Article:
Blair Mowat’s music is perfectly accompanied and complimented by Joe Meiners sound design.

Tom Price is fantastic as Sgt. Andy Davidson, at this point he could play the role in his sleep. But he continually gives an outstanding performances full of humour, empathy and understanding. Everything that made Andy such a fan-favourite. It’s been a joy to hear the character evolve over the years.

Cast

  • Tom Price (Andy Davidson)
  • Kae Alexander (Mina)
  • Jeremy Ang Jones (Dave)
  • Rakie Ayola (Emma)
  • Ronak Patani (Faisal)

Torchwood: Red Base is now available to own as a collector’s edition CD at £10.99 or on download from the Big Finish website for £8.99.

Review-Torchwood: The Sins of Captain John

From zombies in Restoration London to Hell gatecrashing a funeral, rogue Time Agent Captain John Hart leads the universe to rack and ruin in four new adventures written by David Llewellyn.

This release contains adult material and may not be suitable for younger listeners.

Torchwood: The Sins of Captain John is a four-episode story, with James Marsters clearly having the time of his life breaking the fourth wall, as the Whoniverse’s answer to Deadpool. There’s even a fun moment where he complains to director Scott Handcock, that he can’t hear the theme song.

1. The Restored

Captain John is in Restoration England looking for some gauntlets. There’s intrigue in the Tower of London, the dead are walking the streets, and the severed head of Oliver Cromwell has a terrible warning.

2. Escape from Nebazz

Captain John is in a wooden space prison that’s under attack by a strange and terrible life form. Also the catering is truly dreadful and Dr Magpie’s latest discovery may have got a little out of hand.

3. Peach Blossom Heights

Captains John and Jack find themselves stranded on a world that may be actual paradise – the weather is pleasant, the people are friendly, and the giant stuffed animals only come out at night. There’s only one thing the world is missing. No-one has ever explained to any of the population about the birds and the bees. Which is unfortunate.

4. Darker Purposes

Captain John arrives at the funeral of one of the galaxy’s richest men. He died without making a will, and his heirs have some very creative ideas about how this can be put to rights involving murder, necromancy and seduction. Sadly, Captain John is only too happy to oblige.

It’s difficult to believe that it’s been 12 years since we first met the swashbuckling Captain John. James Marsters clearly has a lot of affection for the character, as he absolutely shines in this. It’s great to hear him on his own adventures.

David Llewellyn’s script is fast and funny, with Scott Handcock’s direction matching it all the way. The supporting cast are also incredible, each one of them gives a memorable performance without outshining Captain John.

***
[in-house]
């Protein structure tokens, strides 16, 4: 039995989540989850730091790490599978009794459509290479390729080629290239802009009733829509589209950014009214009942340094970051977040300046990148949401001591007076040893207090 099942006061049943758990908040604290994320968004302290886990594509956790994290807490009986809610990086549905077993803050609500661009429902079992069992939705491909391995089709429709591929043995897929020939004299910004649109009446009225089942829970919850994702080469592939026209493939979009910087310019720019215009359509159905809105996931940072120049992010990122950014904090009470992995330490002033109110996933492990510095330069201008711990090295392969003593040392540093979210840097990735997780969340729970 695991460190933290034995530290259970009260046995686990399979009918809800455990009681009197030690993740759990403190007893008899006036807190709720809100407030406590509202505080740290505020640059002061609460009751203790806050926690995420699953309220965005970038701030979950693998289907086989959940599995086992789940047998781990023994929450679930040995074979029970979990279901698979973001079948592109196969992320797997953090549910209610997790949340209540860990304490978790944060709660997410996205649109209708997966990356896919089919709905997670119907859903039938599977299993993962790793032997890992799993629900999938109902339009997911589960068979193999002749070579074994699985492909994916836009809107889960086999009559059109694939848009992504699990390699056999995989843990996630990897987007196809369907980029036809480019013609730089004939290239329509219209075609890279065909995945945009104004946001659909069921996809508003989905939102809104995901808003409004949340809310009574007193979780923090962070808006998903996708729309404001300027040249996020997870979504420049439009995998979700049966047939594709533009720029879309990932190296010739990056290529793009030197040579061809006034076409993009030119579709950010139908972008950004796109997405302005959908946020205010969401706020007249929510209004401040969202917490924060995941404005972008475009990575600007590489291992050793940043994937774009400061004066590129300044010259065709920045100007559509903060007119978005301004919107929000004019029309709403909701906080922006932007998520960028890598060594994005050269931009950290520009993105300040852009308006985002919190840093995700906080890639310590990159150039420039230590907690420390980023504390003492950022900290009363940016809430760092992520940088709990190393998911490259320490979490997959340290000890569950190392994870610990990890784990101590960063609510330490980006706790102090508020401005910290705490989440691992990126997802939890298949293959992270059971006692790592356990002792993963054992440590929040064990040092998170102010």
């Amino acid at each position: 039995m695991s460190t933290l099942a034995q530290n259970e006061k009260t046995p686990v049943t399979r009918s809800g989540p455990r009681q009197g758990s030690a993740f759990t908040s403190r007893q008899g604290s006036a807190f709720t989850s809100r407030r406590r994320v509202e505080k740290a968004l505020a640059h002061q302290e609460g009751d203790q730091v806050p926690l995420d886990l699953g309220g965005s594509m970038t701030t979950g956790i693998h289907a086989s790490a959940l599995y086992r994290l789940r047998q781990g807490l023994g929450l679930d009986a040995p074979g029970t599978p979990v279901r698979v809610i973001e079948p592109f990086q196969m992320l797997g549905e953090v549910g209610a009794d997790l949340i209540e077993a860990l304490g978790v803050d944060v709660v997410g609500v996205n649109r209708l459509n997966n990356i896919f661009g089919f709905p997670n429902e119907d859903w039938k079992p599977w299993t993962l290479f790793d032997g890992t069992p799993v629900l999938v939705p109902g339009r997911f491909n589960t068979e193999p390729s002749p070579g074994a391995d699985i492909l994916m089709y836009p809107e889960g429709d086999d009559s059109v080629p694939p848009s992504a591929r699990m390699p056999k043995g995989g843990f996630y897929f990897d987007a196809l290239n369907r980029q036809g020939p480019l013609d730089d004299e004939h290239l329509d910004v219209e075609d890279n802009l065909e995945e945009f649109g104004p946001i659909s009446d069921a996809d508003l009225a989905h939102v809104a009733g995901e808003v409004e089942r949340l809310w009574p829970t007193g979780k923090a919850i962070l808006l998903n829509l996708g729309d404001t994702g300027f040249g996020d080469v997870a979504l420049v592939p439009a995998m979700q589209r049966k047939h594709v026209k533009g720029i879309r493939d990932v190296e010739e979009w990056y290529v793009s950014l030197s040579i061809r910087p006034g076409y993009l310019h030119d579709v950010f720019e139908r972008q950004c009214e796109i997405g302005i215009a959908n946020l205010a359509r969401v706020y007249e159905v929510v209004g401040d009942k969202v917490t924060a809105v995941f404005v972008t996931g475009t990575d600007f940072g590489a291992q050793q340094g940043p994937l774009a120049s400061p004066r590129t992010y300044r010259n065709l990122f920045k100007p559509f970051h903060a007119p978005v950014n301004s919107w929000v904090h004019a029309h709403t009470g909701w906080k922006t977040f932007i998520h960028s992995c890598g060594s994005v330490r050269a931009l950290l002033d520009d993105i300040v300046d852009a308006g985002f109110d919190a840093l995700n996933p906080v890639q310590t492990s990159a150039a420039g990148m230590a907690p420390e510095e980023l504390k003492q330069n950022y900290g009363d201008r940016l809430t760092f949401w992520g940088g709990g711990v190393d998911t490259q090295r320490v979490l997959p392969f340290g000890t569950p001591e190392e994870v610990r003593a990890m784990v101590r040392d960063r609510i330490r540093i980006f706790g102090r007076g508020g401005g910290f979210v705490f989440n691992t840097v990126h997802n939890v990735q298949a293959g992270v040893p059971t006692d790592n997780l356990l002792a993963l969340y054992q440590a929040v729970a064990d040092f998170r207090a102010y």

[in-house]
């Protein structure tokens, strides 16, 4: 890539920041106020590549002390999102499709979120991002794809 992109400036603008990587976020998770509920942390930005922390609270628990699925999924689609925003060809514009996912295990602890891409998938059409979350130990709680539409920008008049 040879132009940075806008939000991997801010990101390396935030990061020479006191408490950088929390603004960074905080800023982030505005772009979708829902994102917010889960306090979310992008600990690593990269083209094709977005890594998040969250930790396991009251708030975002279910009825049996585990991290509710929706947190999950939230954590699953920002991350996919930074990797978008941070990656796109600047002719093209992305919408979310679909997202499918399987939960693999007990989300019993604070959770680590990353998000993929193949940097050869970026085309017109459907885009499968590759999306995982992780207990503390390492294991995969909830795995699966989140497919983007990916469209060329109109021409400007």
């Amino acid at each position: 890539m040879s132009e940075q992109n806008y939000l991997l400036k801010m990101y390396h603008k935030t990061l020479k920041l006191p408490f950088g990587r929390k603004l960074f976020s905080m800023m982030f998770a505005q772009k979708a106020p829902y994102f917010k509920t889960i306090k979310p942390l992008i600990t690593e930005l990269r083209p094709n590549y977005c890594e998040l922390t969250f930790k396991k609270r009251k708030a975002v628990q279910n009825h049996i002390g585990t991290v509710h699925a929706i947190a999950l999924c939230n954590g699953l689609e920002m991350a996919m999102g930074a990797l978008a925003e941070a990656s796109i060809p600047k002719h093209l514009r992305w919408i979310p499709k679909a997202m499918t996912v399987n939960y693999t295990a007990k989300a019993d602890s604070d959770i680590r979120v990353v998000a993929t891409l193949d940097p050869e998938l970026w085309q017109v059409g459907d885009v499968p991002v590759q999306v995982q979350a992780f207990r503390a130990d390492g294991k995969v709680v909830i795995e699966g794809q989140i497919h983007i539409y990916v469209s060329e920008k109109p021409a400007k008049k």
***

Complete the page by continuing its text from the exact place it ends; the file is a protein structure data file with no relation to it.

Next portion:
The Sins of Captain John is everything I hoped it would be and more. Roll on Volume 2.

Review-Torchwood: Dead man’s switch

One of my favourite things about Torchwood on TV, was Bilis Manger. This creepy time traveller (Murray Melvin) had so much potential, that was never fully realised on TV. Thankfully, that’s exactly what Big Finish excel at. They take a supporting character and make them shine and Billis has never shone more brightly than here.

Synopsis: A devious antique dealer, a property developer and a heartbroken hairdresser. Three strangers sit on a train that’s going nowhere.

They are joined by a mysterious figure.

Bilis Manger wants to tell them how they died.

This release contains adult material and may not be suitable for younger listeners.

Dead Man’s Switch is a very different kind of Torchwood story. Dark and sinister. Writer David Llewellyn takes full advantage of the audio medium and offers us up a atmospheric homage to 70s horror, especially when they reach the twisted ending. This wouldn’t be out of place as an Arrow film.

The three guest actors are perfectly cast, Murray Melvin plays the role with such gravitas and I can’t wait for him to return once more.

Review – Rose Tyler: The Dimension Cannon

The Dimension Cannon gives the character Rose Tyler her own series, in four audio dramas by Big Finish Productions. Billie Piper reprises her role as the first of The Doctor’s travelling companions in 21st century Doctor Who.

Shop girl turned sci-fi action hero Rose Tyler is consigned to a parallel universe with her mum, Jackie (Camille Coduri) and a parallel version of her dear departed dad, Pete (Shaun Dingwall). They’ve turned their attention to helping protect not only their world from extraordinary threats but also many other Earths. They’re following in the footsteps of Rose’s beloved Doctor: the charismatic, time-travelling space alien whose defence of Rose’s Earth left her separated from it – and him.

The Dimension Cannon offers Rose a chance to bring The Doctor back into the fight – and into her life again. For short periods of time the cannon allows her to visit other parallel universes that offer clues to the whereabouts of The Doctor. On her first trip she’s reunited with a parallel version of Clive, a conspiracy theorist who was murdered in Rose’s universe. Bark Benton reprises the role of Clive throughout the set and it’s good fun to have him back.